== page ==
Cofactor’s Pinnacle assay generates a unique molecular profile for clinical cancer samples. Pinnacle provides quantitative insight for patient stratification and clinical studies by measuring the RNA expression across 318 prominent cancer genes and identifying fusions in 283 critical cancer-associated genes.

12:15 Session Break

12:25 Luncheon Presentation I: Lowering the Barriers for the Practical Implementation of High Precision Medicine

Rudi Pauwels, Ph.D., Founder & CEO, Biocartis

12:55 Luncheon Presentation II (Sponsorship Opportunity Available)

1:25 Refreshment Break in the Exhibit Hall with Poster Viewing


2:00 Chairperson’s Remarks

Girish Putcha, M.D., Ph.D., Director, Laboratory Science, Palmetto GBA (MolDX)

  • Given the current state of the art, what are appropriate clinical applications for liquid biopsy-based tests and why? How are these different for circulating tumor DNA (ctDNA)-based versus circulating tumor cell-based approaches?
  • What will liquid biopsy-based test developers need to prove to various stakeholders for such tests to gain widespread adoption, regulatory approval, and payer coverage and reimbursement for these different clinical applications; for example, for selection of targeted therapies, screening for cancer, minimal residual disease monitoring, etc?

 2:05 Optimizing Cancer Treatment with Liquid Biopsies: The Example of Plasma EGFR Mutation Testing in NSCLC

Walter H. Koch, Ph.D., Vice President, Global Research, Roche Molecular Systems

The FDA recently granted the first Liquid Biopsy approval to the Roche cobas® EGFR Mutation Test v2 as a companion diagnostic for the non-small cell lung cancer therapy Tarceva®. Exploratory studies show that beyond therapy selection such tests may become important in monitoring therapy response, disease progression and resistance. There is further promise that liquid biopsy approaches will one day allow minimal residual disease determination, and early detection of cancer.

2:20 Regulation of Liquid Biopsies

Pamela Bradley, Ph.D., Staff Fellow, FDA

2:35 How Payers Are Considering Liquid Biopsy

Bryan Loy, M.D., MBA, Vice President, Oncology, Laboratory, and Personalized Medicine, Health Guidance Organization, Humana

Liquid biopsy based tests have the potential to provide a wide variety of clinical applications such as accurate diagnosis, prognosis, drug selection, or monitoring for disease recurrence. Payer interests include that these tests results are reliable, properly applied and are in fact valuable relative to existing alternatives.


3:40 Enabling Sequencing Technologies to Reach Their Full Potential

Brian Burke, Ph.D., Director, Business Development, Horizon Discovery

We’re close to something fantastic, the advancement in sequencing technologies (ie. liquid biopsies) is surpassing expectations and the promise of precision medicine is close to being fulfilled. We explore how reference materials help lower barriers so that every lab is able to achieve that gold-standard assay and deliver everything, every time.

4:10 Hollywood Oscar Dessert Reception in the Exhibit Hall with Poster Viewing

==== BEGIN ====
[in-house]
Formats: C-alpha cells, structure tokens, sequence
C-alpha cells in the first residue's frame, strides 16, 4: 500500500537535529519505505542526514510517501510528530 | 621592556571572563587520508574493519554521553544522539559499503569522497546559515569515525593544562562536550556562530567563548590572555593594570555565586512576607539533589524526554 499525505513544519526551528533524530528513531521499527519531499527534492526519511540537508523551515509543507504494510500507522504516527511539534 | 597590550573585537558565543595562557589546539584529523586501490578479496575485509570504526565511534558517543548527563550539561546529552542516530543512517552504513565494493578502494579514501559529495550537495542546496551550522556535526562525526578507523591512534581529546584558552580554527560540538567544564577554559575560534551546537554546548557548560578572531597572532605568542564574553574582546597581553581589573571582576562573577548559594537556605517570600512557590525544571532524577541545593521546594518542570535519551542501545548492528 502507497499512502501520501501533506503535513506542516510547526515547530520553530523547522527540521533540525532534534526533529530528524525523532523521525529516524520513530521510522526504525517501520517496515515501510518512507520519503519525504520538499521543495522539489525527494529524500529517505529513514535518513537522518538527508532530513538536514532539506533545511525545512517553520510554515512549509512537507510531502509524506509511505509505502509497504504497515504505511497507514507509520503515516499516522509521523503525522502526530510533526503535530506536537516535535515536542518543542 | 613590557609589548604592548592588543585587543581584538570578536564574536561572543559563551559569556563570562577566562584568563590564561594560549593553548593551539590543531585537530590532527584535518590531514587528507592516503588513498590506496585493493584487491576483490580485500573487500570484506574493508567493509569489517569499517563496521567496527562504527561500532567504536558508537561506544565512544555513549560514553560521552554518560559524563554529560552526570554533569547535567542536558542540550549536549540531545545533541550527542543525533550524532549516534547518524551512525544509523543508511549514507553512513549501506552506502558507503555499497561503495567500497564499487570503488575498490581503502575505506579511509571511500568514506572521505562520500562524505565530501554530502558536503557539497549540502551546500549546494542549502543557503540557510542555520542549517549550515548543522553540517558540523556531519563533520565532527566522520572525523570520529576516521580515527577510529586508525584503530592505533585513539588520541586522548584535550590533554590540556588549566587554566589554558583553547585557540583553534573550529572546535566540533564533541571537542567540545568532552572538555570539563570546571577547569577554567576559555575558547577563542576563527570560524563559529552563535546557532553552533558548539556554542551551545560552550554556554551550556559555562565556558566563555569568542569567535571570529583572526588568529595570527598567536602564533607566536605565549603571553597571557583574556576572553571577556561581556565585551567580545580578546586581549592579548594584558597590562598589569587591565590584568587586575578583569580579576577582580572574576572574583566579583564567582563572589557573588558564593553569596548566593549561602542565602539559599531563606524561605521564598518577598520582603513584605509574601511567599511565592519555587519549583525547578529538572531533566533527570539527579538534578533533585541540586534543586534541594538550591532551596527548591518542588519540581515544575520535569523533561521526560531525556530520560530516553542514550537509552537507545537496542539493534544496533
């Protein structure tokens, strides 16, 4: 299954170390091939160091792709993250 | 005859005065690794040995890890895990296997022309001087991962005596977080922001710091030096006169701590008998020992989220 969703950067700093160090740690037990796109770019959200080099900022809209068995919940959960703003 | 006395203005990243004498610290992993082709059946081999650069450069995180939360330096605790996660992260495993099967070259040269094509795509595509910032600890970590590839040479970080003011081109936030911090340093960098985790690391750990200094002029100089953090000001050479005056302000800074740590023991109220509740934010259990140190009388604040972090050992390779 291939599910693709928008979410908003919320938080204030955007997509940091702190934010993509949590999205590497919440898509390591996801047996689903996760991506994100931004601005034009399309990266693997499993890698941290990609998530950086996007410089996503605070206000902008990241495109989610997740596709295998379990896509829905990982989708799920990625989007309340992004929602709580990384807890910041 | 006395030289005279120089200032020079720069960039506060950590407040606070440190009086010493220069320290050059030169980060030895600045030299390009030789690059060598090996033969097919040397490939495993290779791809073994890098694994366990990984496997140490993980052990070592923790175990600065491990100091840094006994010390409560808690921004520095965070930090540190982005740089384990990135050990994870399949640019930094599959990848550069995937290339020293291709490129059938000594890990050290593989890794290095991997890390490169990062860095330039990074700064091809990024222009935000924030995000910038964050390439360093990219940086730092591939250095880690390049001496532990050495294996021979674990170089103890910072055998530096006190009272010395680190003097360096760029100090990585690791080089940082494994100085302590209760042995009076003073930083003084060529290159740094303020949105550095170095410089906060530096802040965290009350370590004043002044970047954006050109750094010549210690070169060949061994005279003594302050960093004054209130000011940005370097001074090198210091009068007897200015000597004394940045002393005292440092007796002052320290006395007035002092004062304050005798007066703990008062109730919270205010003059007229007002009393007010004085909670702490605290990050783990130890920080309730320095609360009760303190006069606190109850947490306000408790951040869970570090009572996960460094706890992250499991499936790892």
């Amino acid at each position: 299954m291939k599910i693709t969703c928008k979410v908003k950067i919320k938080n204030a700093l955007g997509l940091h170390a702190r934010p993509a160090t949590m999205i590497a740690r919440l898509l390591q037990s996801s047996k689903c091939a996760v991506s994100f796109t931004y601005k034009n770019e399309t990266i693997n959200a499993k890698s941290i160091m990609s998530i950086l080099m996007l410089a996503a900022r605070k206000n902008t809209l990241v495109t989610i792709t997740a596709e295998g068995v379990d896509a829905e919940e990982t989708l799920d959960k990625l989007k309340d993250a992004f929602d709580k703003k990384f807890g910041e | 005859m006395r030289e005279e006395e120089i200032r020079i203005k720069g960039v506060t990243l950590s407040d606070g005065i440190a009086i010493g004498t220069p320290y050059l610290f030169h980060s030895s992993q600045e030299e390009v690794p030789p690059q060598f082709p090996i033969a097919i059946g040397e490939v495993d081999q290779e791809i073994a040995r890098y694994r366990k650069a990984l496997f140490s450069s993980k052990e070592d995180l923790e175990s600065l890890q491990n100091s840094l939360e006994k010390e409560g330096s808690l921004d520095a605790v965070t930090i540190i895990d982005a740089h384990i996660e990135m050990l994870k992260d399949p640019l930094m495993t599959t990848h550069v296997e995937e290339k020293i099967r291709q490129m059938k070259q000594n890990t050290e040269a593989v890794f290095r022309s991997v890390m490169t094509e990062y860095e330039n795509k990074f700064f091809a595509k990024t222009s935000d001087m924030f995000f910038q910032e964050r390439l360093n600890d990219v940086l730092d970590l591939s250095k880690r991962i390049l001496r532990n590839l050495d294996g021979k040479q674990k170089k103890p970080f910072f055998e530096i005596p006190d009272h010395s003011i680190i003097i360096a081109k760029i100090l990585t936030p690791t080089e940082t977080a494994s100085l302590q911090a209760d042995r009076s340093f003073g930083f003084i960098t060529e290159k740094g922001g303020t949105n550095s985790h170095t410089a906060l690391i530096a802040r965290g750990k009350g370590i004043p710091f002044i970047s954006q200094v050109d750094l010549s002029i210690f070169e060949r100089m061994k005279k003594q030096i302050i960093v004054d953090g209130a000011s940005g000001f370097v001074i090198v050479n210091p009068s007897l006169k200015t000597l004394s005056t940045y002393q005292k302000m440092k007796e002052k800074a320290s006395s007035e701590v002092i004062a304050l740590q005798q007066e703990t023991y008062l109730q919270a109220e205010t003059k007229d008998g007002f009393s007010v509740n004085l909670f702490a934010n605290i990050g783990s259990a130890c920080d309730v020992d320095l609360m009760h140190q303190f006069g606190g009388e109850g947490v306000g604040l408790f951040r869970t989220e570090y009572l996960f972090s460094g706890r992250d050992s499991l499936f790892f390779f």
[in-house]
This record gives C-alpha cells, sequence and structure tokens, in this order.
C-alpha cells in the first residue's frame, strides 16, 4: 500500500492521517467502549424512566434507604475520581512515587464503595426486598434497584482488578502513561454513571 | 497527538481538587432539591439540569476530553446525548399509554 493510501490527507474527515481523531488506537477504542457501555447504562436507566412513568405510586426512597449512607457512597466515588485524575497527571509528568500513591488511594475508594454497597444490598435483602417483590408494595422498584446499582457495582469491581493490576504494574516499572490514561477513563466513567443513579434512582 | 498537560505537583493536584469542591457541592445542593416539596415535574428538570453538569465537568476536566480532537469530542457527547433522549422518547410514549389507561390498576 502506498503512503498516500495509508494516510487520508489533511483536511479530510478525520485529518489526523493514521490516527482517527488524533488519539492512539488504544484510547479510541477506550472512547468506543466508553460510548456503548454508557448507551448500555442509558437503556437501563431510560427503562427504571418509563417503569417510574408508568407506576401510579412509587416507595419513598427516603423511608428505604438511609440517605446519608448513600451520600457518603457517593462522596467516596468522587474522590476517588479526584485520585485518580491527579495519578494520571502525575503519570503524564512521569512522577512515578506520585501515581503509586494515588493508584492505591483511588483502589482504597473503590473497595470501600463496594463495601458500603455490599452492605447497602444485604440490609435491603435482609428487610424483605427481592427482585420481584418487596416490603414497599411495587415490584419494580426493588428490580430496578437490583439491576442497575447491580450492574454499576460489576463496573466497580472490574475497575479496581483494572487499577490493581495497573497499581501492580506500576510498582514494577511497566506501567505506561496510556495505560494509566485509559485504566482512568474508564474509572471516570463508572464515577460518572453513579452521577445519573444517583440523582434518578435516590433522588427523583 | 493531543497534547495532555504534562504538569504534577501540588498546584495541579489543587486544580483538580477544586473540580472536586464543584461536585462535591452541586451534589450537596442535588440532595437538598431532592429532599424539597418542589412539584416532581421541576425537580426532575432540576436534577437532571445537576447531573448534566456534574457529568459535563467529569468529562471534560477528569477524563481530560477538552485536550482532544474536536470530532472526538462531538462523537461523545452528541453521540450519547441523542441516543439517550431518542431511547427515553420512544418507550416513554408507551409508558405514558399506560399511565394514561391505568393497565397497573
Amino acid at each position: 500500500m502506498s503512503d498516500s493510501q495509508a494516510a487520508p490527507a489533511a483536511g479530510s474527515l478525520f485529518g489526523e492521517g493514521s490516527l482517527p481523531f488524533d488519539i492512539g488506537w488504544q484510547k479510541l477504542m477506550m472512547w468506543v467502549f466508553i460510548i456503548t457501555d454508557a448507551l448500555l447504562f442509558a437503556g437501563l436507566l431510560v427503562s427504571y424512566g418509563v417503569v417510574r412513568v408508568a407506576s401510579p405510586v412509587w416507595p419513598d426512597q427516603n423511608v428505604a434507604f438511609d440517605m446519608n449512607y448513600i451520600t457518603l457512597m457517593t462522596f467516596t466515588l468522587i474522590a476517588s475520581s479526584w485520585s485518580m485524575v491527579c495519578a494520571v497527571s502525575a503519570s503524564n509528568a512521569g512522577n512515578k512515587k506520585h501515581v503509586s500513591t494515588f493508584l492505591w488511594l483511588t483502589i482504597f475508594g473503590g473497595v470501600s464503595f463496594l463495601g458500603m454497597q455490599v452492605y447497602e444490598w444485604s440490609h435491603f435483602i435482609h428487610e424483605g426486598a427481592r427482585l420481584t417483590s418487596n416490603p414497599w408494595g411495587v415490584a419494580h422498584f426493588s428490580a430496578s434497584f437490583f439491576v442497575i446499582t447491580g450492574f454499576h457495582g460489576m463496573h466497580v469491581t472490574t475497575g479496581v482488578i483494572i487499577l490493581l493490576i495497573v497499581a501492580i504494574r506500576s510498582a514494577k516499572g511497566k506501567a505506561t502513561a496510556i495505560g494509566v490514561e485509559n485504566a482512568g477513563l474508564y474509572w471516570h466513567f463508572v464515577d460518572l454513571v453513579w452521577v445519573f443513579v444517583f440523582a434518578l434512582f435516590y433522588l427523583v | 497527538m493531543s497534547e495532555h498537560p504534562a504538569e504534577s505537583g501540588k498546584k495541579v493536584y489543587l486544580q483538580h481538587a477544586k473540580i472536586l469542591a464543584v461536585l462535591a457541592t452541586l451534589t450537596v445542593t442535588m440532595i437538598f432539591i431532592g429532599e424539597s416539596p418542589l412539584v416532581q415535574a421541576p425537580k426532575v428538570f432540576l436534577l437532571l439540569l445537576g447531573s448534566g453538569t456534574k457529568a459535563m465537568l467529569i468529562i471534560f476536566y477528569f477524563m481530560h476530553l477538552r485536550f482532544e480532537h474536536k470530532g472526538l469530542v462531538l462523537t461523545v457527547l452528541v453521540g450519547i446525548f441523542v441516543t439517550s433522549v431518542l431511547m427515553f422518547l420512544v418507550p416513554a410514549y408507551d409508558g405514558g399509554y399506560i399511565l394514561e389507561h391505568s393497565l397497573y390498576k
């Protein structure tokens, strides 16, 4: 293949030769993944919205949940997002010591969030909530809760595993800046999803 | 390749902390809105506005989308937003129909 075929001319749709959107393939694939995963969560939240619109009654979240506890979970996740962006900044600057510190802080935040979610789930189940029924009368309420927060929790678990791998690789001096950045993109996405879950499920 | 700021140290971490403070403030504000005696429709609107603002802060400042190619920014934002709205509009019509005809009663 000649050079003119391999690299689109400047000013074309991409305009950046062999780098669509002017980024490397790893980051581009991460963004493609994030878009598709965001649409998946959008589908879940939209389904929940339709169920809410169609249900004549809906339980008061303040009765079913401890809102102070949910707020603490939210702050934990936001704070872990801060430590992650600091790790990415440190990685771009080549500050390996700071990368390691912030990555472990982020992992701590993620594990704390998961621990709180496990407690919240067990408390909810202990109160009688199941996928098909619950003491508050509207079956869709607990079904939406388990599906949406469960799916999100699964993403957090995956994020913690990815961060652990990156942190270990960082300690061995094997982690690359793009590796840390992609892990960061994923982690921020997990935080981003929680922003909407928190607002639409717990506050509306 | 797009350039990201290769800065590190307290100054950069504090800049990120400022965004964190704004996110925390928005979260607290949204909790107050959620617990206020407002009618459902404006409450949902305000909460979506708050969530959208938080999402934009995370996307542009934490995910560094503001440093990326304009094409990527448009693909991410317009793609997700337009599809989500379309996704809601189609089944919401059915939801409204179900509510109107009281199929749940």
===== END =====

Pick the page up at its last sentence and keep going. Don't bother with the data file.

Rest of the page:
5:00 Breakout Discussions in the Exhibit Hall 

These interactive discussion groups are open to all attendees, speakers, sponsors, & exhibitors. Participants choose a specific breakout discussion group to join. Each group has a moderator to ensure focused discussions around key issues within the topic. This format allows participants to meet potential collaborators, share examples from their work, vet ideas with peers, and be part of a group problem-solving endeavor. The discussions provide an informal exchange of ideas and are not meant to be a corporate or specific product discussion. Pre-registration to sign up for one of the topics will occur a week or two prior to the Event via the App.

Recent FDA Feedback, Tips and Trends for IVDs

Gail Radcliffe, President, Consulting, Radcliffe Consulting, Inc.


  • RTA Checklist: tips for jumping over the first hurdle
  • Next-Gen Testing: regulation snafu
  • CLIA Waiver: simple and low risk of erroneous result
  • De Novo: providing rationale to support De Novo classification


Cell-Free DNA Profiling In The Clinic

Dana W. Y. Tsui, Ph.D., Assistant Attending Geneticist; Member, Center for Molecular Oncology, Memorial Sloan Kettering Cancer Center


  • Applications for molecular profiling in oncology
  • Applications for monitoring treatment efficacy (e.g. transplantation)
  • Practical considerations (Sample processing, logistics and quality controls)


6:00 Close of Day

Wednesday, February 22

7:00 am Registration Open

7:00 Breakfast Presentation (Sponsorship Opportunity Available) or Morning Coffee

8:00 Plenary Keynote Session

10:00 Refreshment Break and Poster Competition Winner Announced in the Exhibit Hall

10:50 Swimming with the Sharks

Back by popular demand is the "Swimming with the Sharks" competition! Companies seeking venture funding will pitch their company's value proposition to a panel of judges and the top place winner will receive recognition as the "2017 Tri-Con Most Promising Company"

Congratulations to the top finalists for the 2017 Swimming with the Sharks competition: 


  • Abreos Biosciences, Inc. 
  • Deton 
  • Envision Genomics 
  • Geneoscopy 
  • Nephrogen Sciences, Inc. 
  • PrecisionProfile, Inc. 
  • Selfdiagnostics 
  • SpinDiag GmbH



  • 8 companies will give 5 minute presentations in the competition
  • Summary and Award for top start-ups (first and second place) will be presented by panel of judges

Qualifying Criteria:

  • Clinical Utility
  • Investor Readiness